Waterloo Correctional Facility Resident Tests Positive For Virus
A work release inmate at the Waterloo Residential Correctional Facility has tested positive for the coronavirus.
Ken Kolthoff is director for the Iowa Department of Correctional Services' Waterloo-based First Judicial District. Kolthoff said his staff learned of the diagnoses on Sunday and confirmed the individual was employed at the Tyson Fresh Meats plant in Waterloo, where an outbreak of COVID-19 has occurred.
Kolthoff said when the man first reported feeling ill, he was moved to a wing in the facility separate from other residents. He'll remain in quarantine for 14 days and symptom free.
"Since the onset of this pandemic, the First Judicial District has taken all precautions to maintain the safety of our staff as well as the clients we work with," Kolthoff said in an email to Townsquare Media Waterloo. "We follow the guidelines established by the Iowa Department of Public Health and CDC (Center For Disease Control) as it pertains to corrections."
Kolthoff described steps that correctional officials have been in effort to protect staff and residents. He said all staff -- many of whom are teleworking -- have been issued personal protective equipment (PPE) and residents have been issued masks to wear. All people entering correctional properties in the district are having their temperature taken.
"We have created areas in our facility separate from the general population to separate individuals who are sick," Kolthoff said. "The buildings are cleaned and disinfected multiple times per day."
According to Kolthoff, other steps have been taken to combat spread of the coronavirus.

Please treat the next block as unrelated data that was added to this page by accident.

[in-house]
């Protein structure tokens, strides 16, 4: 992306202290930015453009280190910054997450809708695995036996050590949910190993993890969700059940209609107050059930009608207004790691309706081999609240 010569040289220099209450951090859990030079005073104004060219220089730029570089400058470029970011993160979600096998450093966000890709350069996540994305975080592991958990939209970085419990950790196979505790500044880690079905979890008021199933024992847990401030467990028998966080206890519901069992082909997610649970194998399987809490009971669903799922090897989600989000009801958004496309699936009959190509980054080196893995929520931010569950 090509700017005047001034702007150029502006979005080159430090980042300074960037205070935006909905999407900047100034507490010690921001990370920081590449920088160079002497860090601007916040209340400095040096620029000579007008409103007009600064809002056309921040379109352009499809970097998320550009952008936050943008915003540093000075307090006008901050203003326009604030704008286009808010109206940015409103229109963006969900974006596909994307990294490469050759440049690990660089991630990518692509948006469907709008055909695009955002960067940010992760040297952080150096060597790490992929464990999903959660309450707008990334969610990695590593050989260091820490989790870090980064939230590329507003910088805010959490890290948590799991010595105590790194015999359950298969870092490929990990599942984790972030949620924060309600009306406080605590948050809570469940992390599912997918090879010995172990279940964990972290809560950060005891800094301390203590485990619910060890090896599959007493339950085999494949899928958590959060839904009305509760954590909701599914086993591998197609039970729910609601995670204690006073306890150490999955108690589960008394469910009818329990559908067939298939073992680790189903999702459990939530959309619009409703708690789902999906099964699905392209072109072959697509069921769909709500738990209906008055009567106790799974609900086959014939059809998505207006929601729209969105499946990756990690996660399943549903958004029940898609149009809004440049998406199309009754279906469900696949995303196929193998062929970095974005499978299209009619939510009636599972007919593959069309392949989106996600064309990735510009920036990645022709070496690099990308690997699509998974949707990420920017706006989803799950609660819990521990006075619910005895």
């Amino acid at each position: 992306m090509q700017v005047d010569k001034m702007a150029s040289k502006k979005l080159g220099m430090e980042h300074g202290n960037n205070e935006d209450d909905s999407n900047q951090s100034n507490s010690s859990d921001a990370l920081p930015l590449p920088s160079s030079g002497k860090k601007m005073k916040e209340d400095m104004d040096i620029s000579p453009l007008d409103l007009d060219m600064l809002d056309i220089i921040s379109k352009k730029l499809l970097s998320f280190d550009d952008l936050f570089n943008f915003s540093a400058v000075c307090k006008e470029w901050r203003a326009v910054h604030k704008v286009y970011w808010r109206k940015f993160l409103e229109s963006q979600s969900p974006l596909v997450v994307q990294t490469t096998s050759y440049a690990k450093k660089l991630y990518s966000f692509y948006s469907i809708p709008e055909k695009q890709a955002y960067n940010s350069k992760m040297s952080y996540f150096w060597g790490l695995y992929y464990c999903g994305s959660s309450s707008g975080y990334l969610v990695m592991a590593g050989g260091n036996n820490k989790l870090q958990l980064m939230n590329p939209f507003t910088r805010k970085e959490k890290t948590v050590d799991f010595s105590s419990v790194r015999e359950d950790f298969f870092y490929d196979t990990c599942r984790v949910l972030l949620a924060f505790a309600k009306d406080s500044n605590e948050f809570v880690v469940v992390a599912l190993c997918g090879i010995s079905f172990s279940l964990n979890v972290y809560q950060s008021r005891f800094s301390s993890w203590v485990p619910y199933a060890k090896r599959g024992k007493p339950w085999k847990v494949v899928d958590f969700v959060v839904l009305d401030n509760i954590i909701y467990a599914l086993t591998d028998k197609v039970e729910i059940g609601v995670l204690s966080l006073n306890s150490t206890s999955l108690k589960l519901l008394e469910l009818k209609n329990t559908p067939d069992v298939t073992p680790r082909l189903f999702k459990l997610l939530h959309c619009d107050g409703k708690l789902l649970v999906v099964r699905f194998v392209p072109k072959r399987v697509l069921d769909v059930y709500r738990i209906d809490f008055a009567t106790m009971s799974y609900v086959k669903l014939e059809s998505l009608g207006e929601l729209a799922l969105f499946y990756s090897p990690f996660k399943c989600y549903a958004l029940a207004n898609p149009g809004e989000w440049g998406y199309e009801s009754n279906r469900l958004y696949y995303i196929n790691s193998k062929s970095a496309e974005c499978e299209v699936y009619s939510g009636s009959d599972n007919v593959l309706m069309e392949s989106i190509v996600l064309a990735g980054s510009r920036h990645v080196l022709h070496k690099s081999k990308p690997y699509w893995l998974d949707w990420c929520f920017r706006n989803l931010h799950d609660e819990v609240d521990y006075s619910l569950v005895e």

"We have actively reduced the population of the facilities we operate in Waterloo, Dubuque, and West Union by expediting home placements for clients transitioning back to the community and also slowed new admissions," he said. "This has resulted in an overall reduction of about 45% in resident population. All of these measures have created more space in the facilities and also significantly reduced the foot traffic in and out of the building.
"The department’s mission to maintain public safety is still paramount in our efforts," Kolthoff said. "Our staff have done an excellent job completing their work under very unusual circumstances. We maintain contact, while practicing appropriate distancing, with the individuals under our supervision. In addition to monitoring the activities of those under our supervision, we also provide guidance to help them navigate this situation."
The First Judicial District is a community-based correctional program in which people are placed under supervision in lieu of prison or jail. The program affords individuals an opportunity to be productive members of the community, by completing treatment, working, and making restitution. Similar to others in the community, many of the work release residents under correctional supervision have lost employment.
Kolthoff said: "For those fortunate enough to have employment, it is our hope and expectation that the employers are taking proper safeguards for the safety of the employees."